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Tokyo stocks close down ahead of earnings season


An electronic quotation board displays share prices with a level of 30,000 yen on the Tokyo Stock Exchange in Tokyo on February 15, 2021. (Photo by Kazuhiro NOGI / AFP)

Tokyo stocks erased early gains and closed lower on Monday in sluggish trade, with investors cautious ahead of Japan’s corporate results season.


The benchmark Nikkei 225 index fell 0.77 percent, or 229.33 points, to 29,538.73 while the broader Topix index lost 0.25 percent, or 4.88 points, to 1,954.59.

Tokyo shares had opened higher as investors took heart from Wall Street rallies propelled by optimistic growth expectations as more people receive Covid-19 vaccines.

But they soon gave up early gains, and closed in negative territory as declines on US stock futures and weak Asian shares dampened buying sentiment.

Analysts said investors were staying on the sidelines before the earnings season gets into full swing.

“Major businesses will start issuing annual corporate results from next week. Before that, the market will lack new cues,” Okasan Online Securities said.

Investors were watching rising Covid-19 infections in Japan, where fresh restrictions came into effect in several places including Tokyo on Monday, as the first elderly citizens got their shots.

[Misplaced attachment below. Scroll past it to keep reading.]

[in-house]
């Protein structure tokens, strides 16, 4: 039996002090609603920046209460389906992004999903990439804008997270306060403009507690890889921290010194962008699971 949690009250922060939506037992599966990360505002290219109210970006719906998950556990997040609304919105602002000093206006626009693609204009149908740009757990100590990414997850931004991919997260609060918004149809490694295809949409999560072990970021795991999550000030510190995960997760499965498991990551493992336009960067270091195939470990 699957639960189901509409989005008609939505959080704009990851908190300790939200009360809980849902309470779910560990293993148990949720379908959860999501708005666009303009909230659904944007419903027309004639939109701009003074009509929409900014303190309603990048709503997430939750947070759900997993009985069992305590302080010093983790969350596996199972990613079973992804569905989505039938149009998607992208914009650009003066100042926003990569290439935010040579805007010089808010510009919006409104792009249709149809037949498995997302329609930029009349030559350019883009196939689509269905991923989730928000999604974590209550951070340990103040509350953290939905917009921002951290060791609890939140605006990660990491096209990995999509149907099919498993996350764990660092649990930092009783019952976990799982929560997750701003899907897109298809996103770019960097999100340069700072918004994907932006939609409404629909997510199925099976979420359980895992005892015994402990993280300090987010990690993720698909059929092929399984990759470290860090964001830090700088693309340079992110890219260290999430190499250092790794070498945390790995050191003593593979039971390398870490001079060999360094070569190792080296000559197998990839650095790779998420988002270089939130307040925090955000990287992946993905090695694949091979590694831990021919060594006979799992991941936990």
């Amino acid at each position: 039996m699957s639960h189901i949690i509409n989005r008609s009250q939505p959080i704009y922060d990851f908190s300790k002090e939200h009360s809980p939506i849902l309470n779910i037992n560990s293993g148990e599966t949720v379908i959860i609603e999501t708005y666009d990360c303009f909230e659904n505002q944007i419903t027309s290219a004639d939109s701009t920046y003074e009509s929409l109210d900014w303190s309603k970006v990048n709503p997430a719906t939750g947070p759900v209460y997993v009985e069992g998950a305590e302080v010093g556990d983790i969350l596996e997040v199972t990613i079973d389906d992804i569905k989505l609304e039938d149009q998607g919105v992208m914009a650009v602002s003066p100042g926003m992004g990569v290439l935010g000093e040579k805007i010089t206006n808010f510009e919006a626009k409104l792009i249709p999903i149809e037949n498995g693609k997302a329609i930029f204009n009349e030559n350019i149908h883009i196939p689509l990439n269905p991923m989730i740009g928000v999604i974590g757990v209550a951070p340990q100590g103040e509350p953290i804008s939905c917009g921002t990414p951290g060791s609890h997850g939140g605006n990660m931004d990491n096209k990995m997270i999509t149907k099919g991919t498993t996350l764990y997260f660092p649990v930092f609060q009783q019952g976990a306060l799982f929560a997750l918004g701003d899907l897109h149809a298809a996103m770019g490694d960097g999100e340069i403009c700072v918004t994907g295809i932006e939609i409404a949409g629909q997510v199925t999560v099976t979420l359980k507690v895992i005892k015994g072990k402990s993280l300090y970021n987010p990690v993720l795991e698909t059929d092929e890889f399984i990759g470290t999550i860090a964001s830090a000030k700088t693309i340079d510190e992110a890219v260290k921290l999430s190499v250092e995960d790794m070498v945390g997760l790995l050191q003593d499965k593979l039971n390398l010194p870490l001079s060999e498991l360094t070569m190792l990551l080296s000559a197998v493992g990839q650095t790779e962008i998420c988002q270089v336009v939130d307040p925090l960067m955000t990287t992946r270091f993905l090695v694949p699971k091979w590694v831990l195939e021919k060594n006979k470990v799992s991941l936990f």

The market was also eyeing a summit between US President Joe Biden and Japan’s Prime Minister Yoshihide Suga later this week in Washington.

“We are paying attention to their comments on key topics such as China and vaccines,” Daiwa Securities chief technical analyst Eiji Kinouchi told AFP.

Tokyo investors cheered Japanese golfer Hideki Matsuyama’s victory at the Masters shortly before the market opened. Toyota, whose Lexus brand endorses Matsuyama, rose 0.20 percent to 8,435 yen.

Sumitomo Rubber Industries, which provides the Srixon brand of golf equipment and had its logo featured on a cap worn by Matsuyama, gained 0.60 percent to 1,325 yen.

Uniqlo operator Fast Retailing lost 0.65 percent to 87,310 yen after an NGO alliance in France called for an investigation into Uniqlo and other clothing manufacturers, accusing them of profiting from the forced labour of the Uyghur minority in China.

“Human rights issues in China remain sensitive in the market,” Kinouchi of Daiwa Securities said.


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